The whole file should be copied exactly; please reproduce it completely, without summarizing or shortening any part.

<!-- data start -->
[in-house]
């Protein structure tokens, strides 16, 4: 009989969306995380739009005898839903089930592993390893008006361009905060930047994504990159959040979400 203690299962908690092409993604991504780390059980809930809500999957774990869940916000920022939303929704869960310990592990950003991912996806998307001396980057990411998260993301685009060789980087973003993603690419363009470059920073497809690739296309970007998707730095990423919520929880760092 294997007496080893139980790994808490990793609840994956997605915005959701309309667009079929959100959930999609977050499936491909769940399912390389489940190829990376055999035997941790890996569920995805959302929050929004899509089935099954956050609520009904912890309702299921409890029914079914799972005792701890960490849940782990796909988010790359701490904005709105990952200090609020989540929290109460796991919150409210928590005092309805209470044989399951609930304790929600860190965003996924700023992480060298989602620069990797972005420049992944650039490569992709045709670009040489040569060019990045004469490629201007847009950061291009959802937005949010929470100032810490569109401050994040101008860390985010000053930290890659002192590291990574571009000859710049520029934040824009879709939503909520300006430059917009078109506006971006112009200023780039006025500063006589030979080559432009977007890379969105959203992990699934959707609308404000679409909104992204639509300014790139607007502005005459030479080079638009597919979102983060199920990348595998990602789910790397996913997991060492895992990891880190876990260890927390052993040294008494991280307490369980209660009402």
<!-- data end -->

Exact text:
[in-house]
């Protein structure tokens, strides 16, 4: 009989969306995380739009005898839903089930592993390893008006361009905060930047994504990159959040979400 203690299962908690092409993604991504780390059980809930809500999957774990869940916000920022939303929704869960310990592990950003991912996806998307001396980057990411998260993301685009060789980087973003993603690419363009470059920073497809690739296309970007998707730095990423919520929880760092 294997007496080893139980790994808490990793609840994956997605915005959701309309667009079929959100959930999609977050499936491909769940399912390389489940190829990376055999035997941790890996569920995805959302929050929004899509089935099954956050609520009904912890309702299921409890029914079914799972005792701890960490849940782990796909988010790359701490904005709105990952200090609020989540929290109460796991919150409210928590005092309805209470044989399951609930304790929600860190965003996924700023992480060298989602620069990797972005420049992944650039490569992709045709670009040489040569060019990045004469490629201007847009950061291009959802937005949010929470100032810490569109401050994040101008860390985010000053930290890659002192590291990574571009000859710049520029934040824009879709939503909520300006430059917009078109506006971006112009200023780039006025500063006589030979080559432009977007890379969105959203992990699934959707609308404000679409909104992204639509300014790139607007502005005459030479080079638009597919979102983060199920990348595998990602789910790397996913997991060492895992990891880190876990260890927390052993040294008494991280307490369980209660009402």